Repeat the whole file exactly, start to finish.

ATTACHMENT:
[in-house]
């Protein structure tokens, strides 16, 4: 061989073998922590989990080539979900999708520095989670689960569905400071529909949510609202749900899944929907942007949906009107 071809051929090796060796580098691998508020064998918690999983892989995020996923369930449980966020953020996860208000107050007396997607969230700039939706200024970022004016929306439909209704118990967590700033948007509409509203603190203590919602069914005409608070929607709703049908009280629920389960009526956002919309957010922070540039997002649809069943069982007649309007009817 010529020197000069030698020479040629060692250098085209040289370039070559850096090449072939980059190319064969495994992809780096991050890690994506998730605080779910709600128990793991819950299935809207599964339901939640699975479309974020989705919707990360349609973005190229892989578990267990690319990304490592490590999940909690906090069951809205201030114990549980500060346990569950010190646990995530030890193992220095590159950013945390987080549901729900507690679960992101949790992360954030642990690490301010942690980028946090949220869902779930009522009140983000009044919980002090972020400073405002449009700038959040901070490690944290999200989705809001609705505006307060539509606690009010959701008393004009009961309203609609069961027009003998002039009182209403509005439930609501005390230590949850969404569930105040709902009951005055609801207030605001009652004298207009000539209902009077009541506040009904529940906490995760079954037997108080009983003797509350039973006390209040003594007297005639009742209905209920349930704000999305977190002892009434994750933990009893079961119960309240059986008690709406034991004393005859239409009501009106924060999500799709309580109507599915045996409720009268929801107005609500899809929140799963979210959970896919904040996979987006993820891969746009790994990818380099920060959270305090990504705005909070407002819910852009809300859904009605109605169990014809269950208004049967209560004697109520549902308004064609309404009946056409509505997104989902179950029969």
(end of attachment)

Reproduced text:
[in-house]
């Protein structure tokens, strides 16, 4: 061989073998922590989990080539979900999708520095989670689960569905400071529909949510609202749900899944929907942007949906009107 071809051929090796060796580098691998508020064998918690999983892989995020996923369930449980966020953020996860208000107050007396997607969230700039939706200024970022004016929306439909209704118990967590700033948007509409509203603190203590919602069914005409608070929607709703049908009280629920389960009526956002919309957010922070540039997002649809069943069982007649309007009817 010529020197000069030698020479040629060692250098085209040289370039070559850096090449072939980059190319064969495994992809780096991050890690994506998730605080779910709600128990793991819950299935809207599964339901939640699975479309974020989705919707990360349609973005190229892989578990267990690319990304490592490590999940909690906090069951809205201030114990549980500060346990569950010190646990995530030890193992220095590159950013945390987080549901729900507690679960992101949790992360954030642990690490301010942690980028946090949220869902779930009522009140983000009044919980002090972020400073405002449009700038959040901070490690944290999200989705809001609705505006307060539509606690009010959701008393004009009961309203609609069961027009003998002039009182209403509005439930609501005390230590949850969404569930105040709902009951005055609801207030605001009652004298207009000539209902009077009541506040009904529940906490995760079954037997108080009983003797509350039973006390209040003594007297005639009742209905209920349930704000999305977190002892009434994750933990009893079961119960309240059986008690709406034991004393005859239409009501009106924060999500799709309580109507599915045996409720009268929801107005609500899809929140799963979210959970896919904040996979987006993820891969746009790994990818380099920060959270305090990504705005909070407002819910852009809300859904009605109605169990014809269950208004049967209560004697109520549902308004064609309404009946056409509505997104989902179950029969």